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Concerns over lasting symptoms among COVID-19 long haulers

By Chukwuma Muanya
23 June 2022   |   2:59 am
More than two years after the COVID-19 pandemic erupted, scientists have become increasingly aware of a group of patients- so-called ‘long hauliers’- who remain plagued by a combination

Brain fog, neuropsychological effects vary in duration, cause, researchers find
Gavi inaugurates new partnership to reach ‘zero-dose’ children across marginalised communities

More than two years after the COVID-19 pandemic erupted, scientists have become increasingly aware of a group of patients- so-called ‘long haulers’- who remain plagued by a combination of symptoms long after the infection passes.

In a study published in the Journal of Clinical Neuroscience, specialists from Massachusetts General Hospital (MGH) describe their findings related to their multidisciplinary clinical work in this area.

Commonly, patients with long COVID present with ‘brain fog’, a vague description including lack of sleep, anxiety, depression and a history of headache or migraine combined with trouble with attention and word-finding difficulties as well as executive dysfunction,” says Zeina Chemali, MD, MPH, director, Neuropsychiatry Clinics and Training at MGH, and medical director of the McCance Center for Brain Health. “In the patients, we treated with long COVID who presented with “brain fog” we found that the root cause of this commonly used term is often multifactorial.”

In their study conducted over 15 months from February 2020-May 2021, Chemali and colleagues followed 87 confirmed and 13 presumed cases of non-hospitalised individuals with lasting symptoms beyond six months after COVID-19 infection.

A key feature of the study is that most (75 per cent) of the cohort were white educated women. “Even though we know Black Americans and Latinx individuals got very sick with COVID-19, we did not see them in the long hauler’s clinic,” notes Chemali who emphasizes this finding likely follows from disparity in healthcare with the inability to find time and access to the care needed.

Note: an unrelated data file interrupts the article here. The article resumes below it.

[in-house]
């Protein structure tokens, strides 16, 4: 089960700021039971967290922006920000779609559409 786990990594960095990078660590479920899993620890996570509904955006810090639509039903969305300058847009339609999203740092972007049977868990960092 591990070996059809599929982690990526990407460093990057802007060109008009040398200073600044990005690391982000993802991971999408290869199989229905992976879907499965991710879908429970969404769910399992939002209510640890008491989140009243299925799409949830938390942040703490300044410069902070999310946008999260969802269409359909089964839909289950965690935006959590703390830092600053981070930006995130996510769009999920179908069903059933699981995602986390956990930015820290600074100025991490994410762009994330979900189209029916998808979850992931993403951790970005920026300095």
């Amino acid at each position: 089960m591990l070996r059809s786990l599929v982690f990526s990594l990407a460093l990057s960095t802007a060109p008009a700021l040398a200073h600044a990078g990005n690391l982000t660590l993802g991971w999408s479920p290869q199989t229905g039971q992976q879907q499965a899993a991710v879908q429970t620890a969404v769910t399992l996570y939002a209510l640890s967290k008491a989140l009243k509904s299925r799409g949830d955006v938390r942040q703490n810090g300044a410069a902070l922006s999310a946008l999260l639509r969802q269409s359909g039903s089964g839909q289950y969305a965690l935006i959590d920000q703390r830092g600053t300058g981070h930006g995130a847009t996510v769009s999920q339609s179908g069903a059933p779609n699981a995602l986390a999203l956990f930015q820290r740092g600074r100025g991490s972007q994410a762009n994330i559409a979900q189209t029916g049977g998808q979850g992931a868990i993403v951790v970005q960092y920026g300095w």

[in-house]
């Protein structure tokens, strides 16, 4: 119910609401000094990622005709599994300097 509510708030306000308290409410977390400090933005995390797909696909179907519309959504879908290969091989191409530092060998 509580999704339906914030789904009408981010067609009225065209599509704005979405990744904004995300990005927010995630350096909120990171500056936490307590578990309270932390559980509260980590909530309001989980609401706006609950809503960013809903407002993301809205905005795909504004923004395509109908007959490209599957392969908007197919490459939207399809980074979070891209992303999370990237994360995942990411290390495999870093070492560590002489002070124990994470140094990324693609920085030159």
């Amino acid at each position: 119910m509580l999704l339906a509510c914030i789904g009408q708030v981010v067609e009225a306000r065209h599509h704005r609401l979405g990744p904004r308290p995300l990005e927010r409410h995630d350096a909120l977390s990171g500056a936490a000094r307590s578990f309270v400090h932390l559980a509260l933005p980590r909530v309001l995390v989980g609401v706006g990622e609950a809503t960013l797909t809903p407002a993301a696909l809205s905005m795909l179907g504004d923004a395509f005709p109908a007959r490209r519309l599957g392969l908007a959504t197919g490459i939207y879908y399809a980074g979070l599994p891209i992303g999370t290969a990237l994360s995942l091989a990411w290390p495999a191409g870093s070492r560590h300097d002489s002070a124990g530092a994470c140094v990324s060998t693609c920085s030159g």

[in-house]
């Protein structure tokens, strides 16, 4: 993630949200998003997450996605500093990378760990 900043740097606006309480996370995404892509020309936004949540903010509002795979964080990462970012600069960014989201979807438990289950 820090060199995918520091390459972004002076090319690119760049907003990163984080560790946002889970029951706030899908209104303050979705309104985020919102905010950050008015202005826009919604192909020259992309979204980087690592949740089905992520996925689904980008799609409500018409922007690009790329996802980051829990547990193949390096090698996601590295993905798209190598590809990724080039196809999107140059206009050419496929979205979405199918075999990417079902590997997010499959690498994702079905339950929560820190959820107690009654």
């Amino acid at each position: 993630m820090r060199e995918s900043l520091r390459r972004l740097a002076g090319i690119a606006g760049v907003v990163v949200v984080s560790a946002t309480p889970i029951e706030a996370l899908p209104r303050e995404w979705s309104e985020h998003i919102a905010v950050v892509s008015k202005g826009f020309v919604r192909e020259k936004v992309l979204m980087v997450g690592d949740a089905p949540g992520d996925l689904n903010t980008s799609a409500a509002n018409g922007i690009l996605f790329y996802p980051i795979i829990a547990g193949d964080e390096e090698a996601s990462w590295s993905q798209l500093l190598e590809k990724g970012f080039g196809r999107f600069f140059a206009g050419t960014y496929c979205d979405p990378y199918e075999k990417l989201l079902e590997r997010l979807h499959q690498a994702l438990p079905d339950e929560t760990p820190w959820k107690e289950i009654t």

The post-COVID-19 long haulers clinic quickly became the launching base to advance the NIH-funded RECOVER study with principal investigator Ingrid Bassett, MD, an investigator in the hospital’s Division of Infectious Diseases. The study aims to understand how and why COVID-19 affects people differently. “The most important question is what is it in a person’s make-up that influences how they react to COVID-19 in a specific way and exhibit certain symptoms?” Chemali asks.

“Why do some people get very sick, others do not, some become long haulers and why do some people never get COVID-19 at all?” To date, approximately 200 patients have been referred from the MGH COVID-19 long haulers clinic to the RECOVER Study and other trials conducted throughout the Mass General Brigham healthcare system.

Meanwhile, Gavi, the Vaccine Alliance yesterday inaugurated the Zero-Dose Immunisation Programme (ZIP), a new innovative initiative that will provide two consortia of partners with up to US$ 100 million to identify and reach zero-dose children living in displaced communities and fragile and conflict settings. Zero-dose children are those that have not received a single shot of a routine vaccine.